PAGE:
The sports sector was recently identified as a target for cyber attackers in a report published by the National Cyber Security Centre [pdf] (NCSC). The report highlights the cyber threats faced by the sports sector and suggests how to stop or reduce their impact on sports organisations of all sizes – from local clubs to national federations.
Many of the report’s findings and recommendations are equally valid for other sectors and worth a read for organisations assessing measures likely to contribute to their overall security posture as well as help them to comply with the GDPR’s security principle.
The report follows a survey which found that:
- Sports organisations are more than twice as likely to experience at least one cyber incident;
- 30% of organisations recorded over 5 incidents in the last 12 months, of which just under a third resulted in direct financial damage; and
- The average cost was more than £10,000 per incident and the biggest loss, which was excluded from the averages, was over £4 million.
3 trends are identified in the report:
1. Business Email Compromise (BEC) – this is the biggest cyber threat to sports organisations and involves attackers seeking to gain access to official business email addresses which they then use to engineer such things as fraudulent payments or data theft. It’s been facilitated by increased adoption of SaaS solutions such as Office365 and GSuite which, by default, offer access from anywhere to anyone with a valid username and password combination.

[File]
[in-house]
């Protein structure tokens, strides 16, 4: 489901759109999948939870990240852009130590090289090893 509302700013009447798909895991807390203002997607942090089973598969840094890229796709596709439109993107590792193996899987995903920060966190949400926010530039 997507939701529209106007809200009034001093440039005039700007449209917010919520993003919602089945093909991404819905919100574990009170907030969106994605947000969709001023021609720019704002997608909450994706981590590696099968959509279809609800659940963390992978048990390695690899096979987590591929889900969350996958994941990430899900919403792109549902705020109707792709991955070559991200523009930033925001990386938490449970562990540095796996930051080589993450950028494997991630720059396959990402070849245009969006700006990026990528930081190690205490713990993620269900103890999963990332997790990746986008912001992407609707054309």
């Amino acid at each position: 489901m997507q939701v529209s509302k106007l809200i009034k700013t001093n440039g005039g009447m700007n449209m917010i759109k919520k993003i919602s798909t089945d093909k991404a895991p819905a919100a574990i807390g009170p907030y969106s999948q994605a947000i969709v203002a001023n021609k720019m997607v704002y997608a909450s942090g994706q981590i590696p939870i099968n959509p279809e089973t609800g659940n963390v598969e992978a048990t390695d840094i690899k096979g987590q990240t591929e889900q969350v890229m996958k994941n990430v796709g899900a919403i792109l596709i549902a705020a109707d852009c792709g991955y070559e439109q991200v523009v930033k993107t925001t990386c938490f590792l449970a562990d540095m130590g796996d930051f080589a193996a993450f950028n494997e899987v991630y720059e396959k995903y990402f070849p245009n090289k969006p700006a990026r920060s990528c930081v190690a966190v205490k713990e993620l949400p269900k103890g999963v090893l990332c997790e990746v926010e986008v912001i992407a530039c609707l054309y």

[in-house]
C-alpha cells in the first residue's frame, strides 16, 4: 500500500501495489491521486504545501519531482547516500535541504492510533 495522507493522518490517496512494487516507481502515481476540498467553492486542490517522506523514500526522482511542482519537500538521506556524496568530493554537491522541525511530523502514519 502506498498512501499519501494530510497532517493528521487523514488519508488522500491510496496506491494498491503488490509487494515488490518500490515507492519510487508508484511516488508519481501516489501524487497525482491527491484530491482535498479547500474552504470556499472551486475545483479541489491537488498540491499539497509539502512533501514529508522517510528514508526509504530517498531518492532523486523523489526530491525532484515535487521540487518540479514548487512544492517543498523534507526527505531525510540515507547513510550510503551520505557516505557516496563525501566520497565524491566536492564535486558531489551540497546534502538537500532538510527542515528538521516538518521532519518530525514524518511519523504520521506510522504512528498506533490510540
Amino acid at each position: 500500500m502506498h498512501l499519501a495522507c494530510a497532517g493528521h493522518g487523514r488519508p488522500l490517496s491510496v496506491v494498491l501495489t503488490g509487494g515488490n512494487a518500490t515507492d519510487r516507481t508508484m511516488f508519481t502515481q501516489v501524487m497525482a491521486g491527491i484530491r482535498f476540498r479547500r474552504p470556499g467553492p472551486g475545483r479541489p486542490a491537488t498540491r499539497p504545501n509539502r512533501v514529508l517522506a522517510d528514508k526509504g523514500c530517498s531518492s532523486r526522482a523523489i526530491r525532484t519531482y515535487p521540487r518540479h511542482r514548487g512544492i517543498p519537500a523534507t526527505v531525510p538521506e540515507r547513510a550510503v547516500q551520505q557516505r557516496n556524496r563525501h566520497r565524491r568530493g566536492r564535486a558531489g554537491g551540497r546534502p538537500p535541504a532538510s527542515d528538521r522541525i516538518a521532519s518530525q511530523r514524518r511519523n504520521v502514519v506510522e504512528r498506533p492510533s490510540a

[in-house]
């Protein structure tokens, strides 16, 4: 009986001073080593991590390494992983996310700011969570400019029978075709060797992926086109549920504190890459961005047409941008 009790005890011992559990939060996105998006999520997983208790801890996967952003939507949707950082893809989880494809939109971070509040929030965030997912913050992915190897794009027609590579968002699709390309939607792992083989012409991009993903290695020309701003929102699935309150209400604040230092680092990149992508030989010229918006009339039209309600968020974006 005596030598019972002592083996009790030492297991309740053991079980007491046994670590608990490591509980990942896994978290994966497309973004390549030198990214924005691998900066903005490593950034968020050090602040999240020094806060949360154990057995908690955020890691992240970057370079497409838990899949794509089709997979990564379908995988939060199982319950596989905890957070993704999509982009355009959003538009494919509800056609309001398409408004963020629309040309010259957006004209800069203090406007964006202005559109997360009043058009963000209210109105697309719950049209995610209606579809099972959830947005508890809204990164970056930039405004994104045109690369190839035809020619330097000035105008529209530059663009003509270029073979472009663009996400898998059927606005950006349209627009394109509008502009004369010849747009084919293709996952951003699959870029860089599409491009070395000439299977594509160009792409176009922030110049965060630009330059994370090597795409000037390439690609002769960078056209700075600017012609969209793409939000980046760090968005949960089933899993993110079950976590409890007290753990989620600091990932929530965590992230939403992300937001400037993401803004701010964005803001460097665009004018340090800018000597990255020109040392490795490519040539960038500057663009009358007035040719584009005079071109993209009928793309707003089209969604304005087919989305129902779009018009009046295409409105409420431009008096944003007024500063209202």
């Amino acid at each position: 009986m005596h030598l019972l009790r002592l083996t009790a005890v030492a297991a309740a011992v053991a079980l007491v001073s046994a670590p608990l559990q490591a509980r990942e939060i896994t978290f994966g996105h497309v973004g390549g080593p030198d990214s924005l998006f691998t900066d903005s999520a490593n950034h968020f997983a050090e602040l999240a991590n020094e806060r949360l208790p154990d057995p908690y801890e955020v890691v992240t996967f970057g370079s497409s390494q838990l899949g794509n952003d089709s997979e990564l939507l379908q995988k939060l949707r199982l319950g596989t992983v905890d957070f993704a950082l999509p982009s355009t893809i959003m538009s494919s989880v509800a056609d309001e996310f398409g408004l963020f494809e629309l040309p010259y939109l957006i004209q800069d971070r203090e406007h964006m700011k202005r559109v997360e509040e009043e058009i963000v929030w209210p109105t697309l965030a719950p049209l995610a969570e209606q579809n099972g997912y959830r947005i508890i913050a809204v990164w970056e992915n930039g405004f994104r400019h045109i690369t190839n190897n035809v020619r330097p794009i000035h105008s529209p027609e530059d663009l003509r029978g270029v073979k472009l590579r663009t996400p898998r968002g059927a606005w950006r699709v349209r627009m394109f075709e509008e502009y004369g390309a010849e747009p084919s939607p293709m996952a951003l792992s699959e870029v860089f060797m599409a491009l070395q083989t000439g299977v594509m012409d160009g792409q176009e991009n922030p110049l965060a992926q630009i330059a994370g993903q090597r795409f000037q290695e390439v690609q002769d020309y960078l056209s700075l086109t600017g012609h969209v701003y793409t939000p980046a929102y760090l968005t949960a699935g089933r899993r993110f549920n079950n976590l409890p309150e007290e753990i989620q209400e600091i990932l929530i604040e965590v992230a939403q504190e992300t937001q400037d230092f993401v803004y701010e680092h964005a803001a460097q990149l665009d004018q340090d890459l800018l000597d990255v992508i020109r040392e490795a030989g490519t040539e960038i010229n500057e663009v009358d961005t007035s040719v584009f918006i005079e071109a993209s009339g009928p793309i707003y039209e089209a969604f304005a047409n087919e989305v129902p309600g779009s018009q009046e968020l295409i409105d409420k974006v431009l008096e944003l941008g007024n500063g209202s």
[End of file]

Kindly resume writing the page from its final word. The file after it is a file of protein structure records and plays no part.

Attacks can be highly targeted ‘spear phishing’ which trick users with senior roles or who can authorise financial transactions into doing the wrong thing by leveraging information about staff or the business to make communications more convincing. Attacks can also be large-scale technical attacks such as ‘credential stuffing’ (i.e. using valid username and password combinations for one site on other sites) and ‘password spraying’ (i.e. trying common passwords on large numbers of accounts using brute force). Successful attacks will usually result in putting auto-forward rules in place on compromised accounts to steal sensitive information, often over the course of thousands of emails.
Case studies provided include an MD of a Premier League club who clicked on a phishing email and was diverted to a spoofed Office365 login page where he entered his email address and password. Criminals used those credentials to impersonate the MD in emails and, during the transfer window, they amended bank details on a payment request for £1 million to divert funds. In another case study, following a staff member reporting an unusual auto-reply to their IT team as suspicious, an organisation holding athlete performance data realised that for several months 9 compromised email accounts had auto-forwarded some 10,000 emails to external email accounts.
The use of multi-factor authentication and considering a conditional access policy are mitigations recommended by the NCSC.
2. Cyber-enabled fraud – this is essentially fraud facilitated by cyber technology. It often relies on social engineering such as phishing to trick staff. Tools favoured by fraudsters include ‘typo squatting’ where a website is created which looks like a genuine brand, and ‘email spoofing’ which involves a forged sender address on an email being used to convince a recipient that the email is genuine. The report observes that despite 30% of organisations indicating that they had experienced people fraudulently impersonating the organisation in emails, very few had configured the 3 technical anti-spoofing controls recommended by the NCSC (namely SPF, DKIM and DMARC). The report includes a case study of a racecourse which sought to purchase an item of equipment for sale on eBay. The seller sent the staff member bank details via an eBay message which took the member to a spoofed version of eBay where the payment page looked legitimate so a bank transfer of £15,000 was made.